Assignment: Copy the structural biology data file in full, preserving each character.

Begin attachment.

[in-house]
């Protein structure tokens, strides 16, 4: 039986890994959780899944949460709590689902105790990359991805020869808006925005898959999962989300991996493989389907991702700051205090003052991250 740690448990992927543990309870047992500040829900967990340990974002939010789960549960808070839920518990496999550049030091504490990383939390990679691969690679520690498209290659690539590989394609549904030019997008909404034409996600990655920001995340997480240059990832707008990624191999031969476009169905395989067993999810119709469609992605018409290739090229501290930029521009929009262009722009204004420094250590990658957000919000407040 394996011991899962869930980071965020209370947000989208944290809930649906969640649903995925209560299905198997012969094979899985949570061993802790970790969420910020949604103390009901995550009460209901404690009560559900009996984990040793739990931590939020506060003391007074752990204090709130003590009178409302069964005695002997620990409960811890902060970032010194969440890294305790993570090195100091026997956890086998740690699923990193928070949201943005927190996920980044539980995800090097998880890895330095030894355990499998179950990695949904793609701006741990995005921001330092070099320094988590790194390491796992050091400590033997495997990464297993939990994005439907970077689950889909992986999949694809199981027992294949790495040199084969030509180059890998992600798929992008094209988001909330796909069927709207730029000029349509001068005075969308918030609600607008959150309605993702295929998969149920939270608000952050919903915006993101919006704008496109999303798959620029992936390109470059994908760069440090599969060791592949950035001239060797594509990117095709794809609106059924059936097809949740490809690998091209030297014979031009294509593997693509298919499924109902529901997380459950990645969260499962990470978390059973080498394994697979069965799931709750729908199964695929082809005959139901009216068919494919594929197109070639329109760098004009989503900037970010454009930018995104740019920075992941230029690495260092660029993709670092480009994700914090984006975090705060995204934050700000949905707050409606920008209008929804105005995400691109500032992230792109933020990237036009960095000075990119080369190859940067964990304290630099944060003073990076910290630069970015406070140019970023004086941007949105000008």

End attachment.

[in-house]
């Protein structure tokens, strides 16, 4: 039986890994959780899944949460709590689902105790990359991805020869808006925005898959999962989300991996493989389907991702700051205090003052991250 740690448990992927543990309870047992500040829900967990340990974002939010789960549960808070839920518990496999550049030091504490990383939390990679691969690679520690498209290659690539590989394609549904030019997008909404034409996600990655920001995340997480240059990832707008990624191999031969476009169905395989067993999810119709469609992605018409290739090229501290930029521009929009262009722009204004420094250590990658957000919000407040 394996011991899962869930980071965020209370947000989208944290809930649906969640649903995925209560299905198997012969094979899985949570061993802790970790969420910020949604103390009901995550009460209901404690009560559900009996984990040793739990931590939020506060003391007074752990204090709130003590009178409302069964005695002997620990409960811890902060970032010194969440890294305790993570090195100091026997956890086998740690699923990193928070949201943005927190996920980044539980995800090097998880890895330095030894355990499998179950990695949904793609701006741990995005921001330092070099320094988590790194390491796992050091400590033997495997990464297993939990994005439907970077689950889909992986999949694809199981027992294949790495040199084969030509180059890998992600798929992008094209988001909330796909069927709207730029000029349509001068005075969308918030609600607008959150309605993702295929998969149920939270608000952050919903915006993101919006704008496109999303798959620029992936390109470059994908760069440090599969060791592949950035001239060797594509990117095709794809609106059924059936097809949740490809690998091209030297014979031009294509593997693509298919499924109902529901997380459950990645969260499962990470978390059973080498394994697979069965799931709750729908199964695929082809005959139901009216068919494919594929197109070639329109760098004009989503900037970010454009930018995104740019920075992941230029690495260092660029993709670092480009994700914090984006975090705060995204934050700000949905707050409606920008209008929804105005995400691109500032992230792109933020990237036009960095000075990119080369190859940067964990304290630099944060003073990076910290630069970015406070140019970023004086941007949105000008």